Creating Your Marketing Identity
You do this. Your competitors don’t. That’s the essence of a USP, or unique selling proposition. It’s an identifiable benefit that distinguishes your product or service as different or better than that of your competitor’s.
“The oldest in town” is not this benefit – unless someone is seeking a geriatric contractor. “Lowest prices in town” is, in theory, a benefit, but is not recommended for contractors who want to grow a customer base beyond a disloyal legion of price shoppers.
“The longest warranty in town” is sort of getting in the area of distinguishing factors – unless others can make this claim. And that brings us to a tough issue for defining a USP when you’re in a market where any number of companies can be providing similar services and equipment. Can you be a one-of-a-kind business when others sell what you sell?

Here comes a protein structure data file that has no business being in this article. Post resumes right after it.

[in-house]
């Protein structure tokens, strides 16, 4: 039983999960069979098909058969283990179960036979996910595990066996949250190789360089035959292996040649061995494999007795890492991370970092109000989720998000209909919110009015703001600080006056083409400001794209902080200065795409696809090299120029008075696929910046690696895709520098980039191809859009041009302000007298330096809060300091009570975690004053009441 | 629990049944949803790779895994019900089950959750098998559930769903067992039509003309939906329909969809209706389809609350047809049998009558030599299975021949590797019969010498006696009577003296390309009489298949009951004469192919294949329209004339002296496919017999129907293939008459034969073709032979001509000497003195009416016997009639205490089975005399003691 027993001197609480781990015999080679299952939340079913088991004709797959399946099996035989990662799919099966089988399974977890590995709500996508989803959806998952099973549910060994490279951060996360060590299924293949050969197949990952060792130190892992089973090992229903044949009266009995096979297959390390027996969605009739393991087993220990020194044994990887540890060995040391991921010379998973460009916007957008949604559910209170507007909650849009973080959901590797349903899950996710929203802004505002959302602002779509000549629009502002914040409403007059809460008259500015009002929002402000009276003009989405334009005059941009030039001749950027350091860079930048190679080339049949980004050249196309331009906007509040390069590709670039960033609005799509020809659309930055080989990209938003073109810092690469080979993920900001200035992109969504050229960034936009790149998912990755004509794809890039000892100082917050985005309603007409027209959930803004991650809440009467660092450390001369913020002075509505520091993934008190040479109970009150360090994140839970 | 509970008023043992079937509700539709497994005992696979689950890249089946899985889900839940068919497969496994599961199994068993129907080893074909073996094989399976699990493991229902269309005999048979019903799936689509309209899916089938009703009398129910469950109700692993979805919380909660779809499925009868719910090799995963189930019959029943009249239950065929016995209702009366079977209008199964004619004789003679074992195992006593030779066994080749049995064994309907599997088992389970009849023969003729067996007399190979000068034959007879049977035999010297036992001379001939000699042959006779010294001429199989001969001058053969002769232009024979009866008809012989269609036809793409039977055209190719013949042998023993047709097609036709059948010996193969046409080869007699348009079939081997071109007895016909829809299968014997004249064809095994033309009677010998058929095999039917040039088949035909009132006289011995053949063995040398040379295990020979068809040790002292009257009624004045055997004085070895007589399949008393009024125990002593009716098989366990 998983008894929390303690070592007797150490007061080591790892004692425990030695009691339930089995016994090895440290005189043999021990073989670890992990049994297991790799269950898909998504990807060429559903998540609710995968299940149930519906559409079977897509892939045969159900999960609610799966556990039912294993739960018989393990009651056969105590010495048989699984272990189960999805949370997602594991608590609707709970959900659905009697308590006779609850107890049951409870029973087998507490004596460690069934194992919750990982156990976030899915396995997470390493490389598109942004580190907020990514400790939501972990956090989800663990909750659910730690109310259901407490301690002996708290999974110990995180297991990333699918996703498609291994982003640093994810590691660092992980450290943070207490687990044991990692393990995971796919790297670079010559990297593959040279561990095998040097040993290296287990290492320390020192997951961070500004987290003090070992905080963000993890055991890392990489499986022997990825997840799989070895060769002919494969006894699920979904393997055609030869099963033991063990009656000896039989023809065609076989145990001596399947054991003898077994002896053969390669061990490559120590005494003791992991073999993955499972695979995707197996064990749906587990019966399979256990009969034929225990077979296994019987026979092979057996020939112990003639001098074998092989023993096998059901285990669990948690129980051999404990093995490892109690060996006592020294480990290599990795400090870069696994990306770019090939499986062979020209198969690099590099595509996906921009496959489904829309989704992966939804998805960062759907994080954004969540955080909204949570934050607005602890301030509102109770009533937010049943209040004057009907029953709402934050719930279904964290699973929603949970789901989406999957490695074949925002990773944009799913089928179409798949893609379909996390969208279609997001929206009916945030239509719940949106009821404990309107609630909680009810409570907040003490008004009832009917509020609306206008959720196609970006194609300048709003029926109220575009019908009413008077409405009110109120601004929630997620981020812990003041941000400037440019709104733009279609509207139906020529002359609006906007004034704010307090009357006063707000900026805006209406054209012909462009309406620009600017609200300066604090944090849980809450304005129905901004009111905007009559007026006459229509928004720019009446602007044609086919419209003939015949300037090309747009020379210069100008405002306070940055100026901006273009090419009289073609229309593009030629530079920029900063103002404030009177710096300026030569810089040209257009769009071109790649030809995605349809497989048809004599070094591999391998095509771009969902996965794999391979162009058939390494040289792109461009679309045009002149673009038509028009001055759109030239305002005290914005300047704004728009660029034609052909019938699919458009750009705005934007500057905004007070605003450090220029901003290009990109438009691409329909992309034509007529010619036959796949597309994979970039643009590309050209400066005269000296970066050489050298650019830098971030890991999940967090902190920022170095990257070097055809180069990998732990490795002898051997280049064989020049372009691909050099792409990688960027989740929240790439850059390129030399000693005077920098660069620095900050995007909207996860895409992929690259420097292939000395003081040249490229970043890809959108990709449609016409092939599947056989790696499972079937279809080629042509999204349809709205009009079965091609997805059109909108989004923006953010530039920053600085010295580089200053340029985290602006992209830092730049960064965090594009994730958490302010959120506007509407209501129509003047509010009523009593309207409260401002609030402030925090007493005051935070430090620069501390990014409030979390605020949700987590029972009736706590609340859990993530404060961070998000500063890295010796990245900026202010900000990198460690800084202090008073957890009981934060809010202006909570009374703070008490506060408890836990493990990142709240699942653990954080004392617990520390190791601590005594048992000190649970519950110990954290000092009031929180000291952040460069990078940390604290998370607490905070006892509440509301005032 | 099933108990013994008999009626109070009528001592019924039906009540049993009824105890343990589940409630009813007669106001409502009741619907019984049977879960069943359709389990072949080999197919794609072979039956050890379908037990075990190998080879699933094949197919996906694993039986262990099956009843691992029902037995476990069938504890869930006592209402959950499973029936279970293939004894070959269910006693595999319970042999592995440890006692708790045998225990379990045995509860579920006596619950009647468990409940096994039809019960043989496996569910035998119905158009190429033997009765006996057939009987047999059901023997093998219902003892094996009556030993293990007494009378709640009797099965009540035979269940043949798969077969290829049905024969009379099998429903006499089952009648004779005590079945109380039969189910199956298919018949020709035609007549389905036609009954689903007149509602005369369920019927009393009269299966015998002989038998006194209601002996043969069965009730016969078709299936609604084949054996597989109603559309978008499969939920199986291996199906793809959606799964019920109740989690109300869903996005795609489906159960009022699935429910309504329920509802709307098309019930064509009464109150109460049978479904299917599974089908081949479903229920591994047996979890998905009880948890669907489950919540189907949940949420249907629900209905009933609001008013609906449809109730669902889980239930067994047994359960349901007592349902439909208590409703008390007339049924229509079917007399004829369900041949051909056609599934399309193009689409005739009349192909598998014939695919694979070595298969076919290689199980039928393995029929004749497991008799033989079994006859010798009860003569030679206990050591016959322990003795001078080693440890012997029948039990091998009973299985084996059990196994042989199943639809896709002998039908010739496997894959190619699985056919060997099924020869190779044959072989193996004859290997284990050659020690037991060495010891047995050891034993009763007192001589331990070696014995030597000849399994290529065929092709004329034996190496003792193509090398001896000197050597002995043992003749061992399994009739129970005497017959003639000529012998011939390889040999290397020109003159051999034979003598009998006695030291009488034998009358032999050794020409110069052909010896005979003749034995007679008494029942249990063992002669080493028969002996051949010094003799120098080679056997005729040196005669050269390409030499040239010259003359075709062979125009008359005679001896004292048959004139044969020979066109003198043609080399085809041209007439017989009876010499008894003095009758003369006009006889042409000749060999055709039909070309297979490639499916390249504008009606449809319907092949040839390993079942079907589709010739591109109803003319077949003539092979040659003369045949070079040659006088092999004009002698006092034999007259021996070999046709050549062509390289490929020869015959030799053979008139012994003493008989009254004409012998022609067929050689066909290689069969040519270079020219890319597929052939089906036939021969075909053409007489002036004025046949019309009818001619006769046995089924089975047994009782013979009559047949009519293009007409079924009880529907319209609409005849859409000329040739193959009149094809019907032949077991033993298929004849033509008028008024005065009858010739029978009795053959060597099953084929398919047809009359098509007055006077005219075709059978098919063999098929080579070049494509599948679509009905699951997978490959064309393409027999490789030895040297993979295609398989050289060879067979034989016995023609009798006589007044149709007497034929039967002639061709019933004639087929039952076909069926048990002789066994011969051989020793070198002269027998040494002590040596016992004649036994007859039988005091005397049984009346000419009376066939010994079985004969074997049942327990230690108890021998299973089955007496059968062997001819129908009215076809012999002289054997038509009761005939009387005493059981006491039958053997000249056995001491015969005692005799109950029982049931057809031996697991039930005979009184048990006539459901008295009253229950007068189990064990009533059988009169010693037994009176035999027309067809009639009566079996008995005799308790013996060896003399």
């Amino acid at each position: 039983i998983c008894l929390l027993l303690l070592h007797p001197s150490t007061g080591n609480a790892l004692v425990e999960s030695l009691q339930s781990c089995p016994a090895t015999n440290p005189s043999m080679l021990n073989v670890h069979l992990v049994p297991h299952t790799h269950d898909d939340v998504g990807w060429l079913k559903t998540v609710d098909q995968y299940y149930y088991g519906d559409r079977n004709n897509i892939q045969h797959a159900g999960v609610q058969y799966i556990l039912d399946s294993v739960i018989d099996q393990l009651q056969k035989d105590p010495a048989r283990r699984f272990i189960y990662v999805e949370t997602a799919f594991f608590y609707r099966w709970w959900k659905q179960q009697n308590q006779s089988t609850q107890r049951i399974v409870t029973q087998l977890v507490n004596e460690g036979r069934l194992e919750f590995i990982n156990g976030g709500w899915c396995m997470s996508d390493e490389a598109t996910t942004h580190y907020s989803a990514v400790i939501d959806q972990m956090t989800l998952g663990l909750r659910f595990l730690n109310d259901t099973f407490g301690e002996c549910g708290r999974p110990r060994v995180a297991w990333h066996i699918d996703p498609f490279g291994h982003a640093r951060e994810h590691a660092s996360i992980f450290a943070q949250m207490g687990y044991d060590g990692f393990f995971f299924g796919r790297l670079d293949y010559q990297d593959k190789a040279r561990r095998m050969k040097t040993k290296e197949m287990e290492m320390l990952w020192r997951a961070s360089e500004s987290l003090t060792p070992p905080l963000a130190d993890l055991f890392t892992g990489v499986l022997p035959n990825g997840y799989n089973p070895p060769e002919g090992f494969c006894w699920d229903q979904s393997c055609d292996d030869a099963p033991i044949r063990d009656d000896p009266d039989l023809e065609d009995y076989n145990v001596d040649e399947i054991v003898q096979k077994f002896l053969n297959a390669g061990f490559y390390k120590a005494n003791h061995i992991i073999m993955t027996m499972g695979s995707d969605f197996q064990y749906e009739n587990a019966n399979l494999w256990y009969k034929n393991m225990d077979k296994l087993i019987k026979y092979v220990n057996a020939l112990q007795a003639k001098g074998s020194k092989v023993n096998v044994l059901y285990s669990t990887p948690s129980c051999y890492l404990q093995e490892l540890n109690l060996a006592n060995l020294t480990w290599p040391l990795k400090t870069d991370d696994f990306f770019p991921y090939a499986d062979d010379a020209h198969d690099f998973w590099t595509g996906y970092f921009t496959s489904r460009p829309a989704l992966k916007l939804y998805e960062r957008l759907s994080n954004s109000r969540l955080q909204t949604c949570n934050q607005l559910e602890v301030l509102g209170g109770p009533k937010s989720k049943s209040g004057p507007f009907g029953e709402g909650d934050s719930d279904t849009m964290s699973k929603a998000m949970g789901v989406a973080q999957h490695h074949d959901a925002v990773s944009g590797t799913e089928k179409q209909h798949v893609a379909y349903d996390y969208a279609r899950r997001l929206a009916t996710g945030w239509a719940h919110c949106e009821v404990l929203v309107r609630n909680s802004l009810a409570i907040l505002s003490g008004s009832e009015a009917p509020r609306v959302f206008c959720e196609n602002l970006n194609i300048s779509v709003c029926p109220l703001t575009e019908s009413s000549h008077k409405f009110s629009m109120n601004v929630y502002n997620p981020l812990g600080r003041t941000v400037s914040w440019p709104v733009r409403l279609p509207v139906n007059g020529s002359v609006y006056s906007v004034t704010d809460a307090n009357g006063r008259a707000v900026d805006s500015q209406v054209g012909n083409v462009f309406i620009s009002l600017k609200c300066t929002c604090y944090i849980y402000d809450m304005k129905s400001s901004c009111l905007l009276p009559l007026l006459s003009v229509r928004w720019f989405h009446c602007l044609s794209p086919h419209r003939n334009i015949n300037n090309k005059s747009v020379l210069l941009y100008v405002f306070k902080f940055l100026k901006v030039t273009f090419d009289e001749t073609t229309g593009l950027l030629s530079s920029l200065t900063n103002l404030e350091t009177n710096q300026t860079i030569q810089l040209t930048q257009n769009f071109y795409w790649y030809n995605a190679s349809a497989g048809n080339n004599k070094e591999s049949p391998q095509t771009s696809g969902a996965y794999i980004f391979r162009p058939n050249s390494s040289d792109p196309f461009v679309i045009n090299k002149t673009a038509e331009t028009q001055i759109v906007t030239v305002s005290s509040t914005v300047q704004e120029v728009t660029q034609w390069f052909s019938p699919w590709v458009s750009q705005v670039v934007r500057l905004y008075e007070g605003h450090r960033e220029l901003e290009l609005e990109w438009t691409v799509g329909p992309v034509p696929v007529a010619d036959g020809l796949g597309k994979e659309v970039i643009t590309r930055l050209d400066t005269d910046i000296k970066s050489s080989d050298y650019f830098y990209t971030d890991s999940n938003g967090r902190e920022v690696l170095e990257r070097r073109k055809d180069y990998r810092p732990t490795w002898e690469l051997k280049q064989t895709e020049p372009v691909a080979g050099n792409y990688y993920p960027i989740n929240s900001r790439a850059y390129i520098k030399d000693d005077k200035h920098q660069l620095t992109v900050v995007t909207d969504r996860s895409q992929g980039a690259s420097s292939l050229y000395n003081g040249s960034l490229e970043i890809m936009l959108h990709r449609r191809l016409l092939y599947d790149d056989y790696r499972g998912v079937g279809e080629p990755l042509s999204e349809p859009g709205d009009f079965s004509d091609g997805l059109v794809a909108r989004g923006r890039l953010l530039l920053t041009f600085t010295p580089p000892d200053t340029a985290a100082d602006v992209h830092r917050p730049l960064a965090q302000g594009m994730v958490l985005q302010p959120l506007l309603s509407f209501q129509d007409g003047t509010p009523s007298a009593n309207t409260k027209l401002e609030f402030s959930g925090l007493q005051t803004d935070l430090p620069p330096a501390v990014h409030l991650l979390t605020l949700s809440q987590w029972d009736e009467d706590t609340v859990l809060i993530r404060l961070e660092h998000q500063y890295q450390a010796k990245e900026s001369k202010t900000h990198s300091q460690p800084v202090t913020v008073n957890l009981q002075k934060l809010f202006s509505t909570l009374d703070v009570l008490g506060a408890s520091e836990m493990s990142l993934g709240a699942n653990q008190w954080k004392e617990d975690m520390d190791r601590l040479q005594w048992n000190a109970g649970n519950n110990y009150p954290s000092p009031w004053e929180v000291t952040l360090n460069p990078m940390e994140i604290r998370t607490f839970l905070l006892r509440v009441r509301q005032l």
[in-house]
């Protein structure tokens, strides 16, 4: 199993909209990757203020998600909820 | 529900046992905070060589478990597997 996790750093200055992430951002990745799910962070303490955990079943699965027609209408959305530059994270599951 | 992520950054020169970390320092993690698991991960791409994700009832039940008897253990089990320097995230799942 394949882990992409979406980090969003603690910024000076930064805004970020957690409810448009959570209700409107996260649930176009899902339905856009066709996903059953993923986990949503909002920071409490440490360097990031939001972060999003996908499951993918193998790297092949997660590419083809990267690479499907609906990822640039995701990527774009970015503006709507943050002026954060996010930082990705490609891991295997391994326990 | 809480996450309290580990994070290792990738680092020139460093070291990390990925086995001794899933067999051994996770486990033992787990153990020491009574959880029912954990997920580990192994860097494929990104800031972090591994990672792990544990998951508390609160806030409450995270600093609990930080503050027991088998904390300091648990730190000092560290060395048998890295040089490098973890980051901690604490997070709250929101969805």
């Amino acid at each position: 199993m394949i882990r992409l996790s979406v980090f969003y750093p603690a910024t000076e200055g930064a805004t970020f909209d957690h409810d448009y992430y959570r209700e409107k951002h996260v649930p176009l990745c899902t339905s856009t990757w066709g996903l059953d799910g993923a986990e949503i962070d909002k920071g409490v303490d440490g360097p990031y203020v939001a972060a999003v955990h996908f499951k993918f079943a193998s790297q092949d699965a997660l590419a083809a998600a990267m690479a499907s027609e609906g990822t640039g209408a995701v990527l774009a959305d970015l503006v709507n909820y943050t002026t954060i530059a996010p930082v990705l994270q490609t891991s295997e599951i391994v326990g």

Yes, but it takes creativity. To get those creative juices flowing in your USP development, focus less on the services and products and more on the takeaway.
With IAQ, for example, you’re not selling air filters; you’re selling better health. Same for water filtration. With tune-ups, you’re not selling the mechanical process; you’re selling energy efficiency and long equipment life. With electrical inspections, you’re selling safety.
Think of how benefits like that can help you create your USP for your company. When you identify that unique element – the benefit no other company can claim – your brand identity comes into focus.